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    @romainl We don't have to, but I really like this site and would like to see it grow and eventually graduate. I'd like to do whatever I personally can do to help us to this point, and if I can inspire other users to want to bring more traffic in, even better. Questions per day just happens to be the particular area we are most lacking in. – DJMcMayhem Sep 26 '16 at 16:31
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TD;LR: Two things: 1- indeed it'd be better to answer questions in only one place, 2- users stay on the sites/forums they frequent.

IMO, having yet another vim resource is (was) an error as it scatters the energy we pour in answering vim related questions -- let's also put aside there is a vim_user mailing list where high level gurus (and some of us as well) already answer questions, and vim.wikia where we've invested a lot of energy in trying to produce a reference site from original vim tips (from vim.sf.net/vim.org).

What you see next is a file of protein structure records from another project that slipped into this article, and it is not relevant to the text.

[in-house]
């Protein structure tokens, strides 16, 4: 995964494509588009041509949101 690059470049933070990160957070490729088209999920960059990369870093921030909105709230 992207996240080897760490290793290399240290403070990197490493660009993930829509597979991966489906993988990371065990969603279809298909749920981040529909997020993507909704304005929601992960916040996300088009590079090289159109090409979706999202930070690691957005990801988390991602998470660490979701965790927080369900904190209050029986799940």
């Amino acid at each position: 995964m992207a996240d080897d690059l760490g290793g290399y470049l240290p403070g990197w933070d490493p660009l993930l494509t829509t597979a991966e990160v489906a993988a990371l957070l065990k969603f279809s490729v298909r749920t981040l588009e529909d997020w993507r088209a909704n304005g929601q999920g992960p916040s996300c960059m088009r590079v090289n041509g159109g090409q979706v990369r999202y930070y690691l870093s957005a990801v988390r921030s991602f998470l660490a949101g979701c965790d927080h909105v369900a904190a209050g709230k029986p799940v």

I still see a lot of vim related questions on SO where I answer as well. As SO and vi.SE don't want to be the same thing, I can't flag Q/A with: "duplicate to this Q/A I've answered 2 days agos on the other site". I've almost been moderated for "link to an external resource" when I pointed a VI.SE Q/A from a SO Q/A (or was it the other way around?). IMO, this is utterly nonsense and counter-productive.

Unfortunately, SO/SE sites are trying too much to put boundaries that mean nothing to development tools like vim.

Regarding user habits. Somebody who already has an account on AskUbuntu, SU, SO, may not want to open a new account (even when it's quite easy). Indeed there already are several, if not many, questions about that tool on the SO/SE site they frequent.

If we really want only one site, then we should migrate all vim related question to vi.SE. And by migrate I mean moving absolutely everything, and redirecting URLs.